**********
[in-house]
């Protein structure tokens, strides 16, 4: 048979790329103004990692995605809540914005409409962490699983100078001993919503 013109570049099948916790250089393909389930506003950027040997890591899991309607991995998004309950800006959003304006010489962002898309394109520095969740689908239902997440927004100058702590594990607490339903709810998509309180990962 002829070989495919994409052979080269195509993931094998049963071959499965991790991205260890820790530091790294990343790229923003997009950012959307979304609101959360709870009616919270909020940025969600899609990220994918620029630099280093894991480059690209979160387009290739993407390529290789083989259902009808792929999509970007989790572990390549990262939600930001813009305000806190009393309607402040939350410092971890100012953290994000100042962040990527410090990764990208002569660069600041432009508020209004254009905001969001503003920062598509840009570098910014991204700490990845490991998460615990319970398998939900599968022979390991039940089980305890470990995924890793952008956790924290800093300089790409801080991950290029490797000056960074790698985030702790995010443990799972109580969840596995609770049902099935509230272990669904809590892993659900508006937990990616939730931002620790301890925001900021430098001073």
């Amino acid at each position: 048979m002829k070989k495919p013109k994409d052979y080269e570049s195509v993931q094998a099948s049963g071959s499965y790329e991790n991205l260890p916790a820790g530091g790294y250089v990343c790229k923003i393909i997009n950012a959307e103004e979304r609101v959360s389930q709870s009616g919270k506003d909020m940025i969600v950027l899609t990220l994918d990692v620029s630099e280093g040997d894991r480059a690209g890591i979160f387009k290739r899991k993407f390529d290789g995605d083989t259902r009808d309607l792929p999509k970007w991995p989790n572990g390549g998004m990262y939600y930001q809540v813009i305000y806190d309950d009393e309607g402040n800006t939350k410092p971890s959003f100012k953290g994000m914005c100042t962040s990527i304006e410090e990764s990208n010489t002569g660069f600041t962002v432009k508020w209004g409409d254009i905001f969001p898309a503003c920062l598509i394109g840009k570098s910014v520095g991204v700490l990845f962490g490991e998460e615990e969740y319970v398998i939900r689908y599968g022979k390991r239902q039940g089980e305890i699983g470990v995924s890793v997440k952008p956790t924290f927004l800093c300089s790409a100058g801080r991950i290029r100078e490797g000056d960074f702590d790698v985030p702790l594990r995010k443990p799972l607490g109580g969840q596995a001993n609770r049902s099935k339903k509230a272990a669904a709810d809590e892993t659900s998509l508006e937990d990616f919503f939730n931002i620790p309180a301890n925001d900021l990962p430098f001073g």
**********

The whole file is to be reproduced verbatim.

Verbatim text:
[in-house]
């Protein structure tokens, strides 16, 4: 048979790329103004990692995605809540914005409409962490699983100078001993919503 013109570049099948916790250089393909389930506003950027040997890591899991309607991995998004309950800006959003304006010489962002898309394109520095969740689908239902997440927004100058702590594990607490339903709810998509309180990962 002829070989495919994409052979080269195509993931094998049963071959499965991790991205260890820790530091790294990343790229923003997009950012959307979304609101959360709870009616919270909020940025969600899609990220994918620029630099280093894991480059690209979160387009290739993407390529290789083989259902009808792929999509970007989790572990390549990262939600930001813009305000806190009393309607402040939350410092971890100012953290994000100042962040990527410090990764990208002569660069600041432009508020209004254009905001969001503003920062598509840009570098910014991204700490990845490991998460615990319970398998939900599968022979390991039940089980305890470990995924890793952008956790924290800093300089790409801080991950290029490797000056960074790698985030702790995010443990799972109580969840596995609770049902099935509230272990669904809590892993659900508006937990990616939730931002620790301890925001900021430098001073």
């Amino acid at each position: 048979m002829k070989k495919p013109k994409d052979y080269e570049s195509v993931q094998a099948s049963g071959s499965y790329e991790n991205l260890p916790a820790g530091g790294y250089v990343c790229k923003i393909i997009n950012a959307e103004e979304r609101v959360s389930q709870s009616g919270k506003d909020m940025i969600v950027l899609t990220l994918d990692v620029s630099e280093g040997d894991r480059a690209g890591i979160f387009k290739r899991k993407f390529d290789g995605d083989t259902r009808d309607l792929p999509k970007w991995p989790n572990g390549g998004m990262y939600y930001q809540v813009i305000y806190d309950d009393e309607g402040n800006t939350k410092p971890s959003f100012k953290g994000m914005c100042t962040s990527i304006e410090e990764s990208n010489t002569g660069f600041t962002v432009k508020w209004g409409d254009i905001f969001p898309a503003c920062l598509i394109g840009k570098s910014v520095g991204v700490l990845f962490g490991e998460e615990e969740y319970v398998i939900r689908y599968g022979k390991r239902q039940g089980e305890i699983g470990v995924s890793v997440k952008p956790t924290f927004l800093c300089s790409a100058g801080r991950i290029r100078e490797g000056d960074f702590d790698v985030p702790l594990r995010k443990p799972l607490g109580g969840q596995a001993n609770r049902s099935k339903k509230a272990a669904a709810d809590e892993t659900s998509l508006e937990d990616f919503f939730n931002i620790p309180a301890n925001d900021l990962p430098f001073g």